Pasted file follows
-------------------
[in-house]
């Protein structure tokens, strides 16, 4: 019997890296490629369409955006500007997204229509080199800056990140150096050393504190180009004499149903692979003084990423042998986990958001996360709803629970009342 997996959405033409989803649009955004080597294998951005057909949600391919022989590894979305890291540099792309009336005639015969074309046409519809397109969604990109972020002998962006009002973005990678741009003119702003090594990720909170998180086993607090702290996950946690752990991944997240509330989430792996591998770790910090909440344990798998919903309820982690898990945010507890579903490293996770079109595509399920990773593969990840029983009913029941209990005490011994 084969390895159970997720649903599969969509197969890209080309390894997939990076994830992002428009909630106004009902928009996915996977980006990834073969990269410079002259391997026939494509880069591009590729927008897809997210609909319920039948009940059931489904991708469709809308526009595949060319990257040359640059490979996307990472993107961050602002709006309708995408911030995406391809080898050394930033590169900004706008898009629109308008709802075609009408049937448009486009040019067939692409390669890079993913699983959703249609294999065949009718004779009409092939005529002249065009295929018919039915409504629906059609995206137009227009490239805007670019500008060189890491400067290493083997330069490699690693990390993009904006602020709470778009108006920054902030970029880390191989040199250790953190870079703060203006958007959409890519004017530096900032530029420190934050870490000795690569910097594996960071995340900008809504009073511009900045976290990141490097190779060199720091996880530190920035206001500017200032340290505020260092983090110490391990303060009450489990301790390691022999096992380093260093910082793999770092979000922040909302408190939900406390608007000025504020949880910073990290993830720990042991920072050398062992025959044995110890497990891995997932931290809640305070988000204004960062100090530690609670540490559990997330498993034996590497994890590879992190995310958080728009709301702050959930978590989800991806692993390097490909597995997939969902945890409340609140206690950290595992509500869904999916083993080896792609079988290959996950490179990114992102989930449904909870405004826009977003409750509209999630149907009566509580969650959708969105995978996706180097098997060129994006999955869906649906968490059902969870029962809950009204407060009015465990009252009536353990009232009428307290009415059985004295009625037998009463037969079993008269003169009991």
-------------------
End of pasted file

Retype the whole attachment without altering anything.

[in-house]
């Protein structure tokens, strides 16, 4: 019997890296490629369409955006500007997204229509080199800056990140150096050393504190180009004499149903692979003084990423042998986990958001996360709803629970009342 997996959405033409989803649009955004080597294998951005057909949600391919022989590894979305890291540099792309009336005639015969074309046409519809397109969604990109972020002998962006009002973005990678741009003119702003090594990720909170998180086993607090702290996950946690752990991944997240509330989430792996591998770790910090909440344990798998919903309820982690898990945010507890579903490293996770079109595509399920990773593969990840029983009913029941209990005490011994 084969390895159970997720649903599969969509197969890209080309390894997939990076994830992002428009909630106004009902928009996915996977980006990834073969990269410079002259391997026939494509880069591009590729927008897809997210609909319920039948009940059931489904991708469709809308526009595949060319990257040359640059490979996307990472993107961050602002709006309708995408911030995406391809080898050394930033590169900004706008898009629109308008709802075609009408049937448009486009040019067939692409390669890079993913699983959703249609294999065949009718004779009409092939005529002249065009295929018919039915409504629906059609995206137009227009490239805007670019500008060189890491400067290493083997330069490699690693990390993009904006602020709470778009108006920054902030970029880390191989040199250790953190870079703060203006958007959409890519004017530096900032530029420190934050870490000795690569910097594996960071995340900008809504009073511009900045976290990141490097190779060199720091996880530190920035206001500017200032340290505020260092983090110490391990303060009450489990301790390691022999096992380093260093910082793999770092979000922040909302408190939900406390608007000025504020949880910073990290993830720990042991920072050398062992025959044995110890497990891995997932931290809640305070988000204004960062100090530690609670540490559990997330498993034996590497994890590879992190995310958080728009709301702050959930978590989800991806692993390097490909597995997939969902945890409340609140206690950290595992509500869904999916083993080896792609079988290959996950490179990114992102989930449904909870405004826009977003409750509209999630149907009566509580969650959708969105995978996706180097098997060129994006999955869906649906968490059902969870029962809950009204407060009015465990009252009536353990009232009428307290009415059985004295009625037998009463037969079993008269003169009991």